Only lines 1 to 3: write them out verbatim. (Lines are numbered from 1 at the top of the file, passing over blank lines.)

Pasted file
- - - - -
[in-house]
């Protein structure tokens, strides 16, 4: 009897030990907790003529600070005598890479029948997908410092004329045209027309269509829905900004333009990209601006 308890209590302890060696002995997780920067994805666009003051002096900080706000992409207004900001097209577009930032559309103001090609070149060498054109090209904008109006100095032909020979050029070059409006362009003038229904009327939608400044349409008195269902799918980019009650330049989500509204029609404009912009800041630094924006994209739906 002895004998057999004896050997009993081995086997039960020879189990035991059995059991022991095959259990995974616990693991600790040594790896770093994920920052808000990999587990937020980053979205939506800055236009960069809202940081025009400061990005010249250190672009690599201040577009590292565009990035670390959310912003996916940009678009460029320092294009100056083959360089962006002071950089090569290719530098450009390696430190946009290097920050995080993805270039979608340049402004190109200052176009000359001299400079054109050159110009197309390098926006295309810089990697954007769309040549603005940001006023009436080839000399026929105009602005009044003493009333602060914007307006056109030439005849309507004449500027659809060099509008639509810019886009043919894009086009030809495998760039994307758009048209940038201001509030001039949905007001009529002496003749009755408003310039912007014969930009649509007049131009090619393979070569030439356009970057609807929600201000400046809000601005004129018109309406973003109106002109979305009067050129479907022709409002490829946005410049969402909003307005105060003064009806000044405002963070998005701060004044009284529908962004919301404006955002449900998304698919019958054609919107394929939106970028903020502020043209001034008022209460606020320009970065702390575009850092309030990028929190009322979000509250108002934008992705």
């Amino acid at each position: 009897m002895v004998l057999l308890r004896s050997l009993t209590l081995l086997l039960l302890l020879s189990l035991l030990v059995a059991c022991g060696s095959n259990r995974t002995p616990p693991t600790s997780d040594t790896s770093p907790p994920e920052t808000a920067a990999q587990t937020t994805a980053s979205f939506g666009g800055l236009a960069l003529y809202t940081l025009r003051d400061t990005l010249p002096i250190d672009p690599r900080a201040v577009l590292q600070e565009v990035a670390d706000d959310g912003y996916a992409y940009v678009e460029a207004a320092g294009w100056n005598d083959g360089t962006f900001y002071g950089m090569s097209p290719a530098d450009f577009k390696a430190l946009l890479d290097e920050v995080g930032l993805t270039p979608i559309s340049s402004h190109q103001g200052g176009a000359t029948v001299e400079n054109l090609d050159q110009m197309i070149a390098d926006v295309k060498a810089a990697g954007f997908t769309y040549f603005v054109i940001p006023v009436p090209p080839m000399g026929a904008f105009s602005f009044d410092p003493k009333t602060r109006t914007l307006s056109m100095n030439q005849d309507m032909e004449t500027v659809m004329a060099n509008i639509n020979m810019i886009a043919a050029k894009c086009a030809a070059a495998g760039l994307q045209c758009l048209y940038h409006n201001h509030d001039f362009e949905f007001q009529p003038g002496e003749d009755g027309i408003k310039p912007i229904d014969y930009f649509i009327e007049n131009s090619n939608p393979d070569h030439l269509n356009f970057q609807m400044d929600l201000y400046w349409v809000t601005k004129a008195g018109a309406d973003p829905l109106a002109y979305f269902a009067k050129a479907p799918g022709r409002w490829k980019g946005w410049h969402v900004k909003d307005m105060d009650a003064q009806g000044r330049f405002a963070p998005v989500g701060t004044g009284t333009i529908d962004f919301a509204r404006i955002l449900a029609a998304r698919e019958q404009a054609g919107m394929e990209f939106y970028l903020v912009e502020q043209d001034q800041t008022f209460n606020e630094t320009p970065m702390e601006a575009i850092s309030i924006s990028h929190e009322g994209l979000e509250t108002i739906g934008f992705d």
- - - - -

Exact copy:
[in-house]
């Protein structure tokens, strides 16, 4: 009897030990907790003529600070005598890479029948997908410092004329045209027309269509829905900004333009990209601006 308890209590302890060696002995997780920067994805666009003051002096900080706000992409207004900001097209577009930032559309103001090609070149060498054109090209904008109006100095032909020979050029070059409006362009003038229904009327939608400044349409008195269902799918980019009650330049989500509204029609404009912009800041630094924006994209739906 002895004998057999004896050997009993081995086997039960020879189990035991059995059991022991095959259990995974616990693991600790040594790896770093994920920052808000990999587990937020980053979205939506800055236009960069809202940081025009400061990005010249250190672009690599201040577009590292565009990035670390959310912003996916940009678009460029320092294009100056083959360089962006002071950089090569290719530098450009390696430190946009290097920050995080993805270039979608340049402004190109200052176009000359001299400079054109050159110009197309390098926006295309810089990697954007769309040549603005940001006023009436080839000399026929105009602005009044003493009333602060914007307006056109030439005849309507004449500027659809060099509008639509810019886009043919894009086009030809495998760039994307758009048209940038201001509030001039949905007001009529002496003749009755408003310039912007014969930009649509007049131009090619393979070569030439356009970057609807929600201000400046809000601005004129018109309406973003109106002109979305009067050129479907022709409002490829946005410049969402909003307005105060003064009806000044405002963070998005701060004044009284529908962004919301404006955002449900998304698919019958054609919107394929939106970028903020502020043209001034008022209460606020320009970065702390575009850092309030990028929190009322979000509250108002934008992705």
């Amino acid at each position: 009897m002895v004998l057999l308890r004896s050997l009993t209590l081995l086997l039960l302890l020879s189990l035991l030990v059995a059991c022991g060696s095959n259990r995974t002995p616990p693991t600790s997780d040594t790896s770093p907790p994920e920052t808000a920067a990999q587990t937020t994805a980053s979205f939506g666009g800055l236009a960069l003529y809202t940081l025009r003051d400061t990005l010249p002096i250190d672009p690599r900080a201040v577009l590292q600070e565009v990035a670390d706000d959310g912003y996916a992409y940009v678009e460029a207004a320092g294009w100056n005598d083959g360089t962006f900001y002071g950089m090569s097209p290719a530098d450009f577009k390696a430190l946009l890479d290097e920050v995080g930032l993805t270039p979608i559309s340049s402004h190109q103001g200052g176009a000359t029948v001299e400079n054109l090609d050159q110009m197309i070149a390098d926006v295309k060498a810089a990697g954007f997908t769309y040549f603005v054109i940001p006023v009436p090209p080839m000399g026929a904008f105009s602005f009044d410092p003493k009333t602060r109006t914007l307006s056109m100095n030439q005849d309507m032909e004449t500027v659809m004329a060099n509008i639509n020979m810019i886009a043919a050029k894009c086009a030809a070059a495998g760039l994307q045209c758009l048209y940038h409006n201001h509030d001039f362009e949905f007001q009529p003038g002496e003749d009755g027309i408003k310039p912007i229904d014969y930009f649509i009327e007049n131009s090619n939608p393979d070569h030439l269509n356009f970057q609807m400044d929600l201000y400046w349409v809000t601005k004129a008195g018109a309406d973003p829905l109106a002109y979305f269902a009067k050129a479907p799918g022709r409002w490829k980019g946005w410049h969402v900004k909003d307005m105060d009650a003064q009806g000044r330049f405002a963070p998005v989500g701060t004044g009284t333009i529908d962004f919301a509204r404006i955002l449900a029609a998304r698919e019958q404009a054609g919107m394929e990209f939106y970028l903020v912009e502020q043209d001034q800041t008022f209460n606020e630094t320009p970065m702390e601006a575009i850092s309030i924006s990028h929190e009322g994209l979000e509250t108002i739906g934008f992705d």